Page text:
SECTION I - INFECTIOUS AGENT

NAME: Influenza virus

SYNONYM OR CROSS REFERENCE: Flu; Orthomyxovirus; Inhuenza virus types A, B, and C.

CHARACTERISTICS: Orthomyxoviridae; single-stranded RNA virus, segmented, 70 mm diameter, enveloped; strains of influenza A are described by geographic origin, strain number, year of isolation and hemagglutim'n (HA) and neuraminidase (NA) antigens.

SECTION II HEALTH HAZARD

PATHOGENICITY: An acute viral disease of the upper respiratory tract characterized by fever, chills, headache, myalgia, weakness, n=y nose and mild sore throat; cough can be severe; nausea and vomiting are uncommon; fatality is generally low, except in those with chronic lung or heart conditions. Strains that have recently undergone antigenic shift can be severely pathogenic (influenza epidemic of 1918).

EPIDEMOLOGY: Influenza can occur in pandemics and epidemics, localized outbreaks, and as sporadic cases; epidemics of influenza A have appeared in North America at intervals of roughly 1-3 years, influenza B every 34 yrs; mixed epidemics also occur; disease more severe in older persons, children and persons with cardiac or pulmonary conditions.

HOST RANGE: Humans; swine, horses; domestic and wild avian species.


INFECTIOUS DOSE: Influenza A2 - 790 p.f. units (nasopharyngeal route).

MODE OF TRANSMISSION: Direct contact through respiratory droplets; airborne spread among crowded populations in enclosed spaces; virus may persist for hours in dried mucus and be transmitted by direct contact.

INCUBATION PERIOD: Short, usually 1-3 days.

COMMUNICABILITY: Highly communicable; probably limited to 3 days from clinical onset.

SECTION III - DISSEMINATION

RESERVOIR: Humans; animal reservoirs are suspected as sources of new human subtypes.

ZOONOSIS: Yes, transmission from animal to man has been demonstrated on very rare occasions.

VECTORS: None

SECTION IV - VIABTLITY

DRUG SUSCEPTIBELITY: Type A is usually susceptible (other types are resistant) to amantadine HCI and rimantadine HCI.

SUSCEPTIBILITY TO DISINFECTANTS: Susceptible to disinfectants - 1% sodium hypochlon'te (20% commercial bleach), 70% ethanol, glutaraldehyde, formaldehyde.

PHYSICAL INACTIVATION: Susceptible to heat (561o C for at least 30 min.) and radiation.


SURVIVAL OUTSIDE HOST: Dried mucus - several hours.

SECTION V - MEDICAL

SURVEELLANCE: Monitor for symptoms of flu.

FIRST AID/TREATMENT: Fluids and rest; amantadine or rimantadine HCI useful in prevention and attenuation of Influenza A infections; antibiotic treatment for secondary bacterial pneumonia.

IMMUNIZATION: Active immunization for serotypes A and B directed primarily at persons with greatest risk of serious complication or death (certain health care personnel); effective when sufficient mass of antigen closely matches the prevailing wild strain of virus.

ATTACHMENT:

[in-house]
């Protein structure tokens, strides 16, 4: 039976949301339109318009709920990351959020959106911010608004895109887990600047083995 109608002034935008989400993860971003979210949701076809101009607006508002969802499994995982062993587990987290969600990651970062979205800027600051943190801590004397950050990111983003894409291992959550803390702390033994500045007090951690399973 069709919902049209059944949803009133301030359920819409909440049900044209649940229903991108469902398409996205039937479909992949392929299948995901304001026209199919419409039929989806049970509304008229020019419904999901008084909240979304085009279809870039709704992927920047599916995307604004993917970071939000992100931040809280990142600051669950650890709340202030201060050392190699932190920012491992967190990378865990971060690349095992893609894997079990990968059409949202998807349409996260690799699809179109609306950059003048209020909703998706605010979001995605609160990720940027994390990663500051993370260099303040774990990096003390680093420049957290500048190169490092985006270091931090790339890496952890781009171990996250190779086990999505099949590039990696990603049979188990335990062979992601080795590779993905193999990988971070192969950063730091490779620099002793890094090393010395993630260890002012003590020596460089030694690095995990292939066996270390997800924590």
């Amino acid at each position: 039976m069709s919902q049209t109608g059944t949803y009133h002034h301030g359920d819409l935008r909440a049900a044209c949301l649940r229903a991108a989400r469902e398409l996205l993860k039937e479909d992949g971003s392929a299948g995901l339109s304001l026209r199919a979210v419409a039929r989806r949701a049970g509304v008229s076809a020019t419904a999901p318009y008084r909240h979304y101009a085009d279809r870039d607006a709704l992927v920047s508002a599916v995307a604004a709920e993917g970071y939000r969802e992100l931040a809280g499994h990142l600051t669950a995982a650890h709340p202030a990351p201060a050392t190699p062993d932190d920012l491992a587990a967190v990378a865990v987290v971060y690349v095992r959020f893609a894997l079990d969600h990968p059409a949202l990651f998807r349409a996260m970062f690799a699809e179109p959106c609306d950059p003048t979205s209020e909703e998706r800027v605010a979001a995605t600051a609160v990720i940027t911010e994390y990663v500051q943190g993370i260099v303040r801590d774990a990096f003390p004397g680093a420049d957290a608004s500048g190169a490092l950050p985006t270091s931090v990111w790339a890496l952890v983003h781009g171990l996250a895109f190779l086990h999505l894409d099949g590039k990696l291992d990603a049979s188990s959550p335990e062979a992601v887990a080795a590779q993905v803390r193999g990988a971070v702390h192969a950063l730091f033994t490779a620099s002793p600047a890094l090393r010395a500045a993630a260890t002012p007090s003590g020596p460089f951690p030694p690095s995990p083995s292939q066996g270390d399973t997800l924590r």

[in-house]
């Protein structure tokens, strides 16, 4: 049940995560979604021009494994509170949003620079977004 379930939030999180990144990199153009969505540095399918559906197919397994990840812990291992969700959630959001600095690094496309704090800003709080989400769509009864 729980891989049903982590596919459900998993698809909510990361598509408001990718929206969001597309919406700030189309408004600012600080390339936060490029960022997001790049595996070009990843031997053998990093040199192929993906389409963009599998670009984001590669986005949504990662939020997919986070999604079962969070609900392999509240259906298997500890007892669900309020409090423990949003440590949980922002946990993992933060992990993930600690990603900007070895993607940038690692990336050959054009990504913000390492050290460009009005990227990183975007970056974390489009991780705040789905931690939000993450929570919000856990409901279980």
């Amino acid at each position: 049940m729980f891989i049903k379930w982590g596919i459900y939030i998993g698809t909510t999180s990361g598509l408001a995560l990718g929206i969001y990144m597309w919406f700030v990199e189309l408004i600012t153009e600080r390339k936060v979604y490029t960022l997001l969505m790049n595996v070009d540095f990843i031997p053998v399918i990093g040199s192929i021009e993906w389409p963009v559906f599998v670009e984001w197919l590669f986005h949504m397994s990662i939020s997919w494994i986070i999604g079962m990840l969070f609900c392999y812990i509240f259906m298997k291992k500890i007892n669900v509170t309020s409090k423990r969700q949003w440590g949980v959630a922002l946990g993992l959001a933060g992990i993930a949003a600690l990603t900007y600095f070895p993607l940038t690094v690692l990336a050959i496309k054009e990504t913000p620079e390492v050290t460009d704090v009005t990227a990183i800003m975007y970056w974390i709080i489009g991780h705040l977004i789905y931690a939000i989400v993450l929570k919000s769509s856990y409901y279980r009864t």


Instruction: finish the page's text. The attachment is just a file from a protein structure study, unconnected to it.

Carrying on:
PROPHYLAXIS: In epidemic situation, amantadine or rimantadine HCI useful for Influenza A.

SECTION VI - LABORATORY HAZARDS

LABORATORY-ACQUIRED INFECTIONS: Not normally documented in literature, but are known to occur by informal accounts and published reports, particularly when new strains showing antigenic drift or shift are introduced into the laboratory; 15 reported cases up to 1974; animal-associated infections are not reported, however, risk is high from infected ferrets.

SOURCES/SPECIMENS: Respiratory tissues or secretions of humans or most infected animals- cloaca of many infected avian species; virus may be disseminated in multiple organs in some infected animal species.

PRIMARY HAZARDS: Inhalation of virus from aerosols generated when aspirating, dispensing, or mixing virus-infected samples; from infected animals, especially ferrets.

SPECIAL HAZARDS: Genetic manipulation of virus has unknown potential for altering host range, pathogenicity or for introducing into man transmissible viruses with novel antigenic composition.

SECTION VII - RECOMMENDED PRECAUTIONS

CONTAINMENT REQUIREMENTS: Biosafety level 2 practices and containment when receiving and inoculating routine diagnostic specimens; biosafety considerations should take into account infectiousness of strains used and potential for harm to individual or society in event of a lab-acquired infection and subsequent transmission; Biosafety level 2 for research utilizing contemporary strains, with older noncontemporary human strains, with recombinants, or with animal isolates.

PROTECTIVE CLOTHTNG: Laboratory coat; gloves when contact is unavoidable; work in biosafety cabinet with gloves and gown.

OTHER PRECAUTIONS: Autopsy material should be handled in a biological safety cabinet using Biosafety Level 2 procedures.

SECTION VIII - HANDLING INFORMATION

SPILLS: Allow aerosols to settle- wearing protective clothing, gently cover spill with absorbent paper towel and apply 1% sodium hypochlorite (20% commercial bleach), starting at perimeter and working towards the center; allow sufficient contact time (30 min).

DISPOSAL: Decontaminate before disposal; steam sterilization, chemical disinfection, incineration.

STORAGE: In sealed containers that arc appropriately labeled.

Date prepared-. October 11, 1997 Prepared by: Canadian Office of Biosafety Information edited by the Colorado State University Office of Biosafety; June 16, 1998.

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